Above the Fold
Public Impeachment Hearings — What You Should Know
The process of impeachment can be quite confusing. Put simply, the House of Representatives must first determine that a sitting President committed an impeachable offense, which ironically doesn’t have to be an actual crime; and conversely, not all crimes lead to impeachment.
The House Intelligence Committee began the first round of public impeachment hearings on Capitol Hill yesterday. Sparked by an anonymous whistleblower’s complaint, focused on a now-public call with Ukrainian President Volodymyr Zelensky, the inquiry is still in the fact-finding stage. Here, a simple majority of the House must determine whether to adopt the articles of impeachment, which if voted so, would then move to a trial-like process in the Senate. At that later stage, which is akin to a criminal trial, the President would have the chance to defend himself formally. Two-thirds of the Senate would then need to convict him, at which time the President would be removed from office (which has never happened).
At the end of the day, and after all the political grandstanding, posturing and sensationalism, the Democrat-controlled House must prove (to both Democrats and Republicans) that the President committed an impeachable act.
- Sweden Ditches Negative Rates – As one of the pioneers of negative interest rates, Sweden’s central bank will be the first to undo this dramatic action and move rates from -0.25% to 0%. Bankers are concerned that a continuation of upside-down rates could lead to major “distortions” in the financial system.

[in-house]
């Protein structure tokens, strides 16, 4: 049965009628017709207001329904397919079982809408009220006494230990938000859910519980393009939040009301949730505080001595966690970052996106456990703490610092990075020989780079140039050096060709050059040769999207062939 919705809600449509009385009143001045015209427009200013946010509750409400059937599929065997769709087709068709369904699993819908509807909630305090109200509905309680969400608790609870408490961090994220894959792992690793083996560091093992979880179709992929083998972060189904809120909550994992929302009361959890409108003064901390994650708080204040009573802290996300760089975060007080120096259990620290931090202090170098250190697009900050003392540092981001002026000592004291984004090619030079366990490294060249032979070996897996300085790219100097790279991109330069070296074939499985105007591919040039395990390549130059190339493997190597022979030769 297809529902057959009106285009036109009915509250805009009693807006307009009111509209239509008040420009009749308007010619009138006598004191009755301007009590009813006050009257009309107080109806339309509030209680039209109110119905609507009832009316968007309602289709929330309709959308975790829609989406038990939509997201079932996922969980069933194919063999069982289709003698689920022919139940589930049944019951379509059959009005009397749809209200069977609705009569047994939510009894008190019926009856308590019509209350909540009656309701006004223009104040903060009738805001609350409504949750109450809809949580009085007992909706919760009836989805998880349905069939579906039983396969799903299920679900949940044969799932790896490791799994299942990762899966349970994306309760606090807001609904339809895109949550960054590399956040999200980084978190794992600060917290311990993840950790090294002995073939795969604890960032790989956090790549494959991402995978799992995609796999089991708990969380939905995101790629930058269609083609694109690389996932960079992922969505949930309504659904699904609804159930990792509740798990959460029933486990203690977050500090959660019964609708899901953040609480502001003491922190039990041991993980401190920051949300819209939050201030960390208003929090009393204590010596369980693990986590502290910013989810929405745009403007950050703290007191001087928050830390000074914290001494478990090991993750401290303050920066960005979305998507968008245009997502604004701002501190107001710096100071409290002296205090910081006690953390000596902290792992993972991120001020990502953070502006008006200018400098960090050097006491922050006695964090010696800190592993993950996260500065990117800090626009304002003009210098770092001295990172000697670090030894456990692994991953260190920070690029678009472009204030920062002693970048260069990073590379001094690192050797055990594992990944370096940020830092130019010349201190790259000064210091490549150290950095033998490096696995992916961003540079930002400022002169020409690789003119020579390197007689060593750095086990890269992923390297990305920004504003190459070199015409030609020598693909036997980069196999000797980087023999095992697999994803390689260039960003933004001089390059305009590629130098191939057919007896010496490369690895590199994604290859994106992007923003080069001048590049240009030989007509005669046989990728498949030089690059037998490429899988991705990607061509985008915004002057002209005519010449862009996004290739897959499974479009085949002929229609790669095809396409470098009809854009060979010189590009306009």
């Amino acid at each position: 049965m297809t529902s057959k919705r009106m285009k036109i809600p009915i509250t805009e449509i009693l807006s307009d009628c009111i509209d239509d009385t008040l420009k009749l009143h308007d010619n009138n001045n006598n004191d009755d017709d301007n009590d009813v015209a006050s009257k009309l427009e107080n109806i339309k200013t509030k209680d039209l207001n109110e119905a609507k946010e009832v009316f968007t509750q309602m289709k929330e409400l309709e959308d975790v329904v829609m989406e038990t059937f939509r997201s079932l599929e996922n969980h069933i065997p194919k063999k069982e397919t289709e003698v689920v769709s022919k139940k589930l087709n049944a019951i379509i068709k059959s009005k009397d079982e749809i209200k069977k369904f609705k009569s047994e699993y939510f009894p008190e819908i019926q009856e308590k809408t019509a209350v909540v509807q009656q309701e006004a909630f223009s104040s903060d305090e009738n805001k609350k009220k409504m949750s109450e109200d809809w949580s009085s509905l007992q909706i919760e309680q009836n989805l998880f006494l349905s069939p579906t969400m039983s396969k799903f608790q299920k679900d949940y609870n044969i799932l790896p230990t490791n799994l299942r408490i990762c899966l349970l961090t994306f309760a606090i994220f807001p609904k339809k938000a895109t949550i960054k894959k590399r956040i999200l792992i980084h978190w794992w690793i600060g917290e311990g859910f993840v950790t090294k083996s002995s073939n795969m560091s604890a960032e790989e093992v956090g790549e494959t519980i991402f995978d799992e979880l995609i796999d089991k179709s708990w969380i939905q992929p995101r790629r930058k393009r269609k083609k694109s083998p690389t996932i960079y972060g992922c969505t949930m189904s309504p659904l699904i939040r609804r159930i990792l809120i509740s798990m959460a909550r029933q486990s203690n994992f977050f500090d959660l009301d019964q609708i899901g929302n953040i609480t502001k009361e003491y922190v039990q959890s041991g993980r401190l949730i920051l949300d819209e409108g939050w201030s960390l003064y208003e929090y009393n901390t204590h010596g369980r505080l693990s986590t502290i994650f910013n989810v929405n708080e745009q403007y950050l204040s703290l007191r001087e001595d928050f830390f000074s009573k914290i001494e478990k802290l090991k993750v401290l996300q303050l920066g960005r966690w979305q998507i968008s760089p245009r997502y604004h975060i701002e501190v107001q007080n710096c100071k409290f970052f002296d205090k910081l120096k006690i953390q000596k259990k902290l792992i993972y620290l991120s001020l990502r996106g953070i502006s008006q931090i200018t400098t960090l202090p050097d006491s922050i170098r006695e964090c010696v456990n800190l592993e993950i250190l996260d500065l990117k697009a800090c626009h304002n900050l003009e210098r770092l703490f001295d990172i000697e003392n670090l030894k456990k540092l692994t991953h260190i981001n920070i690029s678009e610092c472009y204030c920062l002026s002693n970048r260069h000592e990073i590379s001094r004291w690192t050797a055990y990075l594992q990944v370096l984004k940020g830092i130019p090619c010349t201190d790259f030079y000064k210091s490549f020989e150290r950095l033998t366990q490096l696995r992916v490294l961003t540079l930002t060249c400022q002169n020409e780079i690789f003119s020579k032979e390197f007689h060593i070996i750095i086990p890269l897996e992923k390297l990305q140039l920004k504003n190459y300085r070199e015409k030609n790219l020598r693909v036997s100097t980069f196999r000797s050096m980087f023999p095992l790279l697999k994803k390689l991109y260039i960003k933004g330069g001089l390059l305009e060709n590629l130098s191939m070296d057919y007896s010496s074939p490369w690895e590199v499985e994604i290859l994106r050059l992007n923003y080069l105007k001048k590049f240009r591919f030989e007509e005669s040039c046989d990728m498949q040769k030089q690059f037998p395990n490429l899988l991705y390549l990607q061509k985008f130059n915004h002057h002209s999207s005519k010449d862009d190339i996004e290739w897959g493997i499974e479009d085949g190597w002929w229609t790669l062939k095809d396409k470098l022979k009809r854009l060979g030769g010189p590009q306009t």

- Nike and Amazon File for Divorce – In a surprise move, Nike Inc. said that it would stop selling its sneakers and clothing directly to Amazon.com Inc. for resale. Nike doesn’t see Amazon as a good fit for its official merchandise as counterfeit items and unsanctioned sellers are in direct competition with Nike on the platform.
- Tesla Taking German Lessons – After building a factory in Shanghai, China, for Asian orders, the electric car maker announced it will construct a new facility in Southeast Berlin to serve the European community. The German government will also help boost electric car acceptance by committing more than $3 billion for infrastructure and recharging stations across the country.
Did You Know?
Kids, Money and Chores
A recent survey by The American Institute of Certified Public Accountants found that the majority (two-thirds) of modern parents offer an allowance to their kids, either with or without chores. On average, American kids were earning an average of $30 per week or a little more than $120 per month. But for those willing to put a little work in, the rewards are great, as parents’ generosity has exponentially grown in the last three years.
In 2016, kids were earning an average of $4.43 per hour to conduct chores. That pay rate has jumped 38% in 2019 to $6.11, just $1.14 less than the minimum wage in several states.
This may seem like good news, but several experts warn that associating earnings with chores means that children will not only be less likely to participate in any chores unless compensated, but may also refuse to do tasks once they feel they’ve earned enough money for a certain period. Several experts also noted that many parents start offering allowances too late, and suggest starting kids’ stipends as soon as they grasp the concept of money, usually around age 5.